Keeping Up With Tech Change

Life moves pretty fast. If you don’t stop and look around once in a while, you could miss it. – Ferris Beuller

Most people find tech pretty difficult to keep up with these days.  Just when you think you finally got comfortable with that new social media platform or device . . . it changes.  Just this year so far Facebook and Google+ made (or announced future) major changes to layout and functionality.  Then there is the new language to keep up with so you can actually understand what people are talking about.   I am looking forward to the day a Priest casually says during a homily, “The other day I tweeted the hashtag . . . ” or “The blessings poured out through Instagram . . . ”    BUT how can anyone keep up with all of this?!  I probably do a better job than most keep up with things, and here’s how I do it.

The first thing is deciding WHAT you need to keep current on, and that will be driven by your tech strategy.  Everything in the tech world does not apply to my needs or my organization’s needs.  For example, Facebook for my parish has the biggest audience and is used the most by our parishioners.  So keeping current on changes with Facebook is huge for me.  Cloud computing may be something you are instituting or leaning towards so keep an eye and hear out for cloud services you are looking at or using.  What’s happening with other tech might be interesting, but if it has little or no effect on what we are doing it’s really not worth a lot of effort to keep up on and I know I’ll come across the other stuff through news sources.

The second part is actually keeping up on these things, and here are 5 simple ways to do that:

  1. Pick 2-3 reliable tech news sources.  Personally I like to watch Mashable, CNET, and Techcrunch.  I also check the Technology section in Flipboard almost daily.  Most major and local news is also including a tech section, but they can be slow or opinion-types of pieces rather than truly informational.  The new site FaithandSafety.org, a joint effort between the USCCB and the Greek Orthodox Church, is another great new source to keep an eye on.
  2. Read your news sources daily.  Either set up a feed for them in an RSS reader (i.e. Feedly) or install their apps on your phone/tablet and check the latest headlines each day.
  3. Set up Google alerts for the tech things you need to keep up on.  I typically set these up for ‘daily’ and scan through the headlines when they come in.  You an do this instead of the first item too.
  4. Sign up for daily email alerts to your favorite tech news source.  They all typically have a “mailing list” you can subscribe to.  Some send out daily and others less frequently.  For a good tech news source, I like the daily option.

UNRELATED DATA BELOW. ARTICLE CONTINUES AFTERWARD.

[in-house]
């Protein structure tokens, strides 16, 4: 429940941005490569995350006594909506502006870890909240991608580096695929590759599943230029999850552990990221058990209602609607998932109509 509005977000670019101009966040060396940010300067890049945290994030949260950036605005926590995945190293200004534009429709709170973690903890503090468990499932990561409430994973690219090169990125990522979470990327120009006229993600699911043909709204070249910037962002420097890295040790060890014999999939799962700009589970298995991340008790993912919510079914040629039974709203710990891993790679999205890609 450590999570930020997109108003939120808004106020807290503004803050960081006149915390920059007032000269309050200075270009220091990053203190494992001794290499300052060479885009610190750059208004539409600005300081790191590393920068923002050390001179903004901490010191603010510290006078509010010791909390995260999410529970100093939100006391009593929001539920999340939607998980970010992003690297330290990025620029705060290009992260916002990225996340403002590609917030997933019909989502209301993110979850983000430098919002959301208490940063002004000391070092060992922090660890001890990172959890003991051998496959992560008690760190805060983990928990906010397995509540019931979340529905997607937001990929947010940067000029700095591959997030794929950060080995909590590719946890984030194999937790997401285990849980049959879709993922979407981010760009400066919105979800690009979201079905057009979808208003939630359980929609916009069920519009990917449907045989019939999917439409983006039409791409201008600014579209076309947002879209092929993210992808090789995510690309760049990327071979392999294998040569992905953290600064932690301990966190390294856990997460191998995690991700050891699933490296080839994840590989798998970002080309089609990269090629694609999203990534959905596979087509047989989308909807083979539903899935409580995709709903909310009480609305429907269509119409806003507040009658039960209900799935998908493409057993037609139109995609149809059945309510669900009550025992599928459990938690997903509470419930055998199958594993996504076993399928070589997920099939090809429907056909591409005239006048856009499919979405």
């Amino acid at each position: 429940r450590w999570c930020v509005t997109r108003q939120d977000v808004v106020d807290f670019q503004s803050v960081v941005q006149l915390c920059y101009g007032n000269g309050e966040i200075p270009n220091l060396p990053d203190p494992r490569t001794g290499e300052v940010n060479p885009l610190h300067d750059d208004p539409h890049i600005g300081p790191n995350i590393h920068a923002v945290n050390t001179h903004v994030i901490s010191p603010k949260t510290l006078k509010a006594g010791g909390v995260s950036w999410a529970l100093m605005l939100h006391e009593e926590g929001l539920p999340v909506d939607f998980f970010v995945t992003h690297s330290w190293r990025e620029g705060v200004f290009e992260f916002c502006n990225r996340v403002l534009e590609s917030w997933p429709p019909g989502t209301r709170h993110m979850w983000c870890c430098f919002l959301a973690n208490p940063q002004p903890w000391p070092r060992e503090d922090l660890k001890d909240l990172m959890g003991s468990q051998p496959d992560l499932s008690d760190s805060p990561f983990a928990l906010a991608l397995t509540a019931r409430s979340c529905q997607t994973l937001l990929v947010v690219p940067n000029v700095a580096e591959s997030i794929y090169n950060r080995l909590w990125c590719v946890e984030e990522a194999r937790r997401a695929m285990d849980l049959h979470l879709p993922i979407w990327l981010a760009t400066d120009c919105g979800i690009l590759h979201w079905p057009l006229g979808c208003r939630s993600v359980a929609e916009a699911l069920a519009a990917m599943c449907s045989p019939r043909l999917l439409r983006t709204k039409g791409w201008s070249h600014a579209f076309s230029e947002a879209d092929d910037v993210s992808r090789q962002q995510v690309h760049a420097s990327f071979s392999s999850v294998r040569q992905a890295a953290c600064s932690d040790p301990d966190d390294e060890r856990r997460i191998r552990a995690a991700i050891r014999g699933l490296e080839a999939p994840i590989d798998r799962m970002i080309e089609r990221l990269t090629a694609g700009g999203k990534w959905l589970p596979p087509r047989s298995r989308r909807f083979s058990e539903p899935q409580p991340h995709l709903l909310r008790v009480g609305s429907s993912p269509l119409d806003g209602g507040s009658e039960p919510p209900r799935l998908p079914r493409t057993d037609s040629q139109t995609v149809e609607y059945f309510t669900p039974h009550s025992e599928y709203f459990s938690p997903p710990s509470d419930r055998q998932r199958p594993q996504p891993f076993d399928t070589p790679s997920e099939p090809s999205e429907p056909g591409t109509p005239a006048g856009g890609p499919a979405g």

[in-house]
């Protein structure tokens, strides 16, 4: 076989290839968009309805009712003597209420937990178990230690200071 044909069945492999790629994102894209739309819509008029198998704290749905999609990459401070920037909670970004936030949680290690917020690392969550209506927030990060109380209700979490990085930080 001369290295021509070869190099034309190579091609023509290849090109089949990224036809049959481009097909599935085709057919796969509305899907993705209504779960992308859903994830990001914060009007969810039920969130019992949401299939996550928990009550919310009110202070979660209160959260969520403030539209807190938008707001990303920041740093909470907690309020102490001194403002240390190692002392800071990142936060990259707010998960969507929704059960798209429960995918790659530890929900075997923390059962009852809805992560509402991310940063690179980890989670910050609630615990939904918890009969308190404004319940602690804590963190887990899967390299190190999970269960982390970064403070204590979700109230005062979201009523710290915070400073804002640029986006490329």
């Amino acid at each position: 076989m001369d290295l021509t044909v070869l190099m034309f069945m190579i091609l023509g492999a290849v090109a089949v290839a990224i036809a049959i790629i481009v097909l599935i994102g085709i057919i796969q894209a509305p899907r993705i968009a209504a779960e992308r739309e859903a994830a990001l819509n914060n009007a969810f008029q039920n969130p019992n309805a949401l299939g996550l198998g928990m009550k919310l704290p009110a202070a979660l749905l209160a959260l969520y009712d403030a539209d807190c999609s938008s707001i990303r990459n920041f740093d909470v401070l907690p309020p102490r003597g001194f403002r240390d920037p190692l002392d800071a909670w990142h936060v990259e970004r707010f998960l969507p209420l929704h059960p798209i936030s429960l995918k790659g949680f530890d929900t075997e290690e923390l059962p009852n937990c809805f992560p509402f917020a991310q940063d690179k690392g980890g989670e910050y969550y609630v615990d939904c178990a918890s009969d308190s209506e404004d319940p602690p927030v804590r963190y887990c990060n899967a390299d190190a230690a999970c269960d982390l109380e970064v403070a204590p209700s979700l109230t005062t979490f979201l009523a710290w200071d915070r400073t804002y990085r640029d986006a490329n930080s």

5. Look at what others are doing online on social networks and offline.  Don’t always think about what you want to share or how you are doing it.  What and how other people are sharing content is equally (if not more important).  This past week through a status update and a blog post   I discovered two great new tech items.  One was TagBoard.com, a great way to view and participate with a hashtag from multiple services.  The other was Embedagram, a really nice little widget for sharing an Instagram gallery on a website or in a blog post.  Watch people using their phones or what they show you they are doing with their mobile device and make a physical or mental note.

The key to it keeping up is being aware.  Checking the news on a daily basis is key for me, but I also learn a great deal by being aware of what others are doing around me with tech.  When I don’t know what something is or don’t understand it, I’m not too proud to ask.  One thing I would warn against  is opinion-based tech news, because it can derail your efforts or have you running around trying to keep up.   Know what your focuses are and keep a stream of information coming in that you can watch daily.

How do you keep up on tech changes?

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Author:Brad West

I live in Palm Coast, FL with my family and have assisted my local parish with our website and communications. Our parishes today can benefit a great deal from technology. Whether it's improving communications, community building, evangelizing, business operations, and much more; we have the tools today. To help provide some direction and advice to parishes and parishioners, I wrote and published an eBook titled "The Connected Church" which is available through Barnes and Noble (Nooks and Nook apps) as well as Amazon (Kindle and Kindle apps).
  • Sr. Susan Wolf, SND

    Thanks for the article and some new leads. I follow Tech gurus and Internet marketers on Twitter–a rich source of the latest tech info aimed at getting results.